“Well, then I think this will help put her at peace.” I paused. My mouth felt suddenly dry. I took a sip of the coffee. “I’ll pay you.”

“Man, I don’t need your chari–”

“This isn’t charity. I’m asking you to do this as a professional. I want you to research and build your character. I want you to have costumes, props. I want your best work, and people deserve to get compensated for their best work.”

Jacob opened his mouth as if he was about to say something, but then shut it, as if he’d thought better of it. “I’m not making any promises,” he said. “I’m not saying yes.”

I sniffed. I hadn’t expected him to put up this much resistance. It was an unusual request, I knew, but still. He was an actor, and I was asking him to act. Beyond that, he was my friend, and I was asking him for a favor. We’d been friends for years and years. I figured that he owed me that much, at least. “Well, what are you saying?”

He was silent. His hands were folded together on the table, his face angled down, his eyes locked onto something far away that only he could see. He sighed, a deep breath, his shoulders rising and falling. “I’m saying, let’s go see your mom, I guess.”

* * *

It was only a short drive to the nursing home my mom lived at. That was part of why I’d picked the coffee shop that we met at. We got there quickly, the staff greeting me as we walked past them. We got in the elevator, took it to the second floor. The smell of age greeted us when the doors opened, anti-septic and excrement in equal measure. The sounds of people talking echoed down the hallways, soft voices punctuated by the occasional cough, laugh, moan.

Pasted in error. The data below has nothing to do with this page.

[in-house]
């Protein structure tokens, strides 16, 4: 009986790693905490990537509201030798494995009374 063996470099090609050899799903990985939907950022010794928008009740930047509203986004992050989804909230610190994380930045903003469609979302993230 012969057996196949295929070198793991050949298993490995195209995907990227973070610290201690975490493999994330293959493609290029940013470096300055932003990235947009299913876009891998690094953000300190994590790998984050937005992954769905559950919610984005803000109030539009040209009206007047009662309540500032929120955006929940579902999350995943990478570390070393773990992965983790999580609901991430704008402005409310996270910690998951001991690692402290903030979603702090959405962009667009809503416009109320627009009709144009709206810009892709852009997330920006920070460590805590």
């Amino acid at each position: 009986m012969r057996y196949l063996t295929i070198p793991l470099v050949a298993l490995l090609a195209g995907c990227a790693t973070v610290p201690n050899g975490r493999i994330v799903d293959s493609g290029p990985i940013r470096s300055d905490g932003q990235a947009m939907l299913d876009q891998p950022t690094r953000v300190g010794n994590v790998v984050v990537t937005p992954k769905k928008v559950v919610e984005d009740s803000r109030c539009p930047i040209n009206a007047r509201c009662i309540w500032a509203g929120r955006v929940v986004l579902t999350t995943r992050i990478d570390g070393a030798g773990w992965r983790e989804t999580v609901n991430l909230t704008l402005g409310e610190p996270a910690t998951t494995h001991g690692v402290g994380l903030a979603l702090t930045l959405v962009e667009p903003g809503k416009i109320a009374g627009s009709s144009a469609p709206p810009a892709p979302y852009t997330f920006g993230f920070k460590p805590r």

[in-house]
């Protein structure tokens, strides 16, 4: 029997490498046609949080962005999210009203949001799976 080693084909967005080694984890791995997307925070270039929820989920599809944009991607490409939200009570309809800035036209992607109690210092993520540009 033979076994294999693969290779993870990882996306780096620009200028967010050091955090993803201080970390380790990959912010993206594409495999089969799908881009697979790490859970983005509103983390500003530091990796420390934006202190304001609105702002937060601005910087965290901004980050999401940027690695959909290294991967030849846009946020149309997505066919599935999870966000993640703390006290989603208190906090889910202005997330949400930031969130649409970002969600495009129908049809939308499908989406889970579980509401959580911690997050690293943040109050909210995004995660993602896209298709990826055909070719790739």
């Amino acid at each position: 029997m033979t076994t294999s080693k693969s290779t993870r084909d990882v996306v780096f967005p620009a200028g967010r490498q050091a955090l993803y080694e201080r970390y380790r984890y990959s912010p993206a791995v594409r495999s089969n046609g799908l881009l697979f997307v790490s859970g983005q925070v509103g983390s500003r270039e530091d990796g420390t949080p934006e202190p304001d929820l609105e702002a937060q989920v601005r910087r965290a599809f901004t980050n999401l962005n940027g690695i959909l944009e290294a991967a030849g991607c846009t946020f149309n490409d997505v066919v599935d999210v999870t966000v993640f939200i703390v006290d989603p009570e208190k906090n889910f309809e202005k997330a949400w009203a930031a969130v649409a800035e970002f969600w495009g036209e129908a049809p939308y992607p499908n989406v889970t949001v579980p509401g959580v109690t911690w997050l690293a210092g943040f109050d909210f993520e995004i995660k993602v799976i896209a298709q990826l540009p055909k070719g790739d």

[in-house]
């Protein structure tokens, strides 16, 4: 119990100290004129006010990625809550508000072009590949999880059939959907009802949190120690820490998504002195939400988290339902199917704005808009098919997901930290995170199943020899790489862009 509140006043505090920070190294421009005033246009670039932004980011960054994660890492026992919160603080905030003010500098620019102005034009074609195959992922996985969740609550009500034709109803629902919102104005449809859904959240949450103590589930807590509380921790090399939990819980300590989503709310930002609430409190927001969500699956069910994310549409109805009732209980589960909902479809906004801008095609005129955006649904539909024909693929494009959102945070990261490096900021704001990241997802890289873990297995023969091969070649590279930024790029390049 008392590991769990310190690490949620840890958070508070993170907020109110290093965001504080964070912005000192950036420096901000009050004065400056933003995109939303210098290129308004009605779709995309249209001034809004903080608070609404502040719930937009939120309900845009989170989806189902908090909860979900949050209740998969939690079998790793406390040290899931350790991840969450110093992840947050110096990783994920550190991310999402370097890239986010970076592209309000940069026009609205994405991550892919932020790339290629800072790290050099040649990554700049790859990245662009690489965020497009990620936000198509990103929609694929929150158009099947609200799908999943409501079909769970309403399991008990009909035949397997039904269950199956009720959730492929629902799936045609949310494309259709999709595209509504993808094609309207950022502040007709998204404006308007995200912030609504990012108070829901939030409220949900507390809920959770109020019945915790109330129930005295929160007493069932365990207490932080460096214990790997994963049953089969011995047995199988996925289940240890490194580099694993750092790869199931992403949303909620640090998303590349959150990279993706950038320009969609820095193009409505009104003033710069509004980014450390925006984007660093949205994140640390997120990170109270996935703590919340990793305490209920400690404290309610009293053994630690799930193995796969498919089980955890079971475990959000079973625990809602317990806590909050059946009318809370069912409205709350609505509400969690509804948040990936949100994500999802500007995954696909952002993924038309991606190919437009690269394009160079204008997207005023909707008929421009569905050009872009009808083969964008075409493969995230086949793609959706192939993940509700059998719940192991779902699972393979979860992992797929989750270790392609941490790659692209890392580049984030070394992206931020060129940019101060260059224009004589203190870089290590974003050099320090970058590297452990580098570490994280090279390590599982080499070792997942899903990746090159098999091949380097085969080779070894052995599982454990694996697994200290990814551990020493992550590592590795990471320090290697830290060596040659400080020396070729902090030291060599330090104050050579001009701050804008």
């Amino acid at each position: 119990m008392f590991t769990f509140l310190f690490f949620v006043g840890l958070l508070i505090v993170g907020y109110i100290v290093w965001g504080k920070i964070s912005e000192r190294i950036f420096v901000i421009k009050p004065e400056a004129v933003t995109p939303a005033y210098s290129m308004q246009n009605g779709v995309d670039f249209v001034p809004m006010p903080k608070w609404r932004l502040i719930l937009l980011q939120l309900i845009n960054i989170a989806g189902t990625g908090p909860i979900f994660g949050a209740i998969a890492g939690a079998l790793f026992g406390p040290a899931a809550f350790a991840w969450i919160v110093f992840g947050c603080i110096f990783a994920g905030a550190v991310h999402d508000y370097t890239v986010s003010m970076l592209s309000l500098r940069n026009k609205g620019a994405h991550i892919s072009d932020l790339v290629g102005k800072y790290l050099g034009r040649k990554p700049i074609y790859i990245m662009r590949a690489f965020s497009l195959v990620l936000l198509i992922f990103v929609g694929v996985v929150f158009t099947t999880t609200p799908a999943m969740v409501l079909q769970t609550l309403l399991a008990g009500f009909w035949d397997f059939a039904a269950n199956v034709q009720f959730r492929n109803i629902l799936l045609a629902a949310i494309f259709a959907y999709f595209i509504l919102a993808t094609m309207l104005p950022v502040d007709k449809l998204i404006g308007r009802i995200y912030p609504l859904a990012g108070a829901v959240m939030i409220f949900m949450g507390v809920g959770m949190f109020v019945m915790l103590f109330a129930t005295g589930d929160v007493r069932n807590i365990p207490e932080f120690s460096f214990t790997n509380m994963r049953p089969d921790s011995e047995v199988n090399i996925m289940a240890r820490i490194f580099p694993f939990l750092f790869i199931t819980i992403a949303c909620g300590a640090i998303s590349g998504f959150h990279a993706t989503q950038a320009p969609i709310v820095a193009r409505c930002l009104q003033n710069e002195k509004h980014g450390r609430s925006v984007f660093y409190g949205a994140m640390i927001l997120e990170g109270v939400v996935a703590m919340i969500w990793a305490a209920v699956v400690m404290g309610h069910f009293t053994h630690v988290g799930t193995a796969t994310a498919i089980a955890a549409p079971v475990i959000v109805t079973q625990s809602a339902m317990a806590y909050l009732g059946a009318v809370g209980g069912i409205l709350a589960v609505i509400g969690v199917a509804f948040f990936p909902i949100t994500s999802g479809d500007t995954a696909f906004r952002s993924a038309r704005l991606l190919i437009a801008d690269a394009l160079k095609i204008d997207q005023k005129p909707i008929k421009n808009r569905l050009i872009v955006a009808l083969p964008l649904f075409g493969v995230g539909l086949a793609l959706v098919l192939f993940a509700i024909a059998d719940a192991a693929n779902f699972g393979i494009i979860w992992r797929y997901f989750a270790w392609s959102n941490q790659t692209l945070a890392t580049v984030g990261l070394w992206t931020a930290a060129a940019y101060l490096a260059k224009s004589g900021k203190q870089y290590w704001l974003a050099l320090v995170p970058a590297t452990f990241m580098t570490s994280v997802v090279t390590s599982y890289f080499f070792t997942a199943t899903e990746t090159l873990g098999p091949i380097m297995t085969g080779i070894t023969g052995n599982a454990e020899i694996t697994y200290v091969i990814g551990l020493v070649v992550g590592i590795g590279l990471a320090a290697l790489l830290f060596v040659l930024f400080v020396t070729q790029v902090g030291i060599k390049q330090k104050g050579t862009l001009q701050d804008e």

We stepped out of the elevator. Jacob hesitated. As he stepped into second floor lobby, he recoiled ever so slightly as if he’d been struck. He closed his eyes, and I could tell that he was taking everything in, steeling himself. I stood there waiting for him, and when he opened his eyes again, I gestured with a nod of my head for him to follow me. We walked through the winding hallways, past doors and doors, and finally we came before room 217. I turned to Jacob.

“Are you ready?”

“Yeah. Yeah, of course. Let’s do this.”

I opened the door. He went inside first, and I followed. She was asleep, thankfully. That was probably for the best.

Jacob turned to me, whispered, “Can we talk?”

“We can talk. We probably won’t wake her up, and even if we do, it won’t be a problem.”

Jacob moved around the room, looking at the personal effects she had on the nightstand, the dresser. Flowers. Stuffed animals. Photographs in frames, some new and some old. A thought occurred to me. She no longer remembered the people in the newer photographs. The frames might as well have been filled with the stock photos that they had come with for all that it meant to her.

I frowned, shook my head. There was nothing productive in such thoughts.

At last, Jacob came to stand by her bedside. She was sleeping peacefully, and I tried not to think about how thin she was underneath her blankets. If Jacob noticed, he gave no sign of it. Instead, he picked up the picture frame that rested there, a photo of my mom and my dad together when they were both young, and he just stared it. “Tell me what you have,” he said without looking at me.

“Notebooks. Diaries. Letters. Old home movies. Some clothes, even, but nothing from when he was our age.” I was silent. The room was silent, save for my mom’s gentle, rhythmic breathing. “Can you do it?”

“Yeah.”

“Will you?”

He looked up at me, his face solemn. “Yeah. I will.”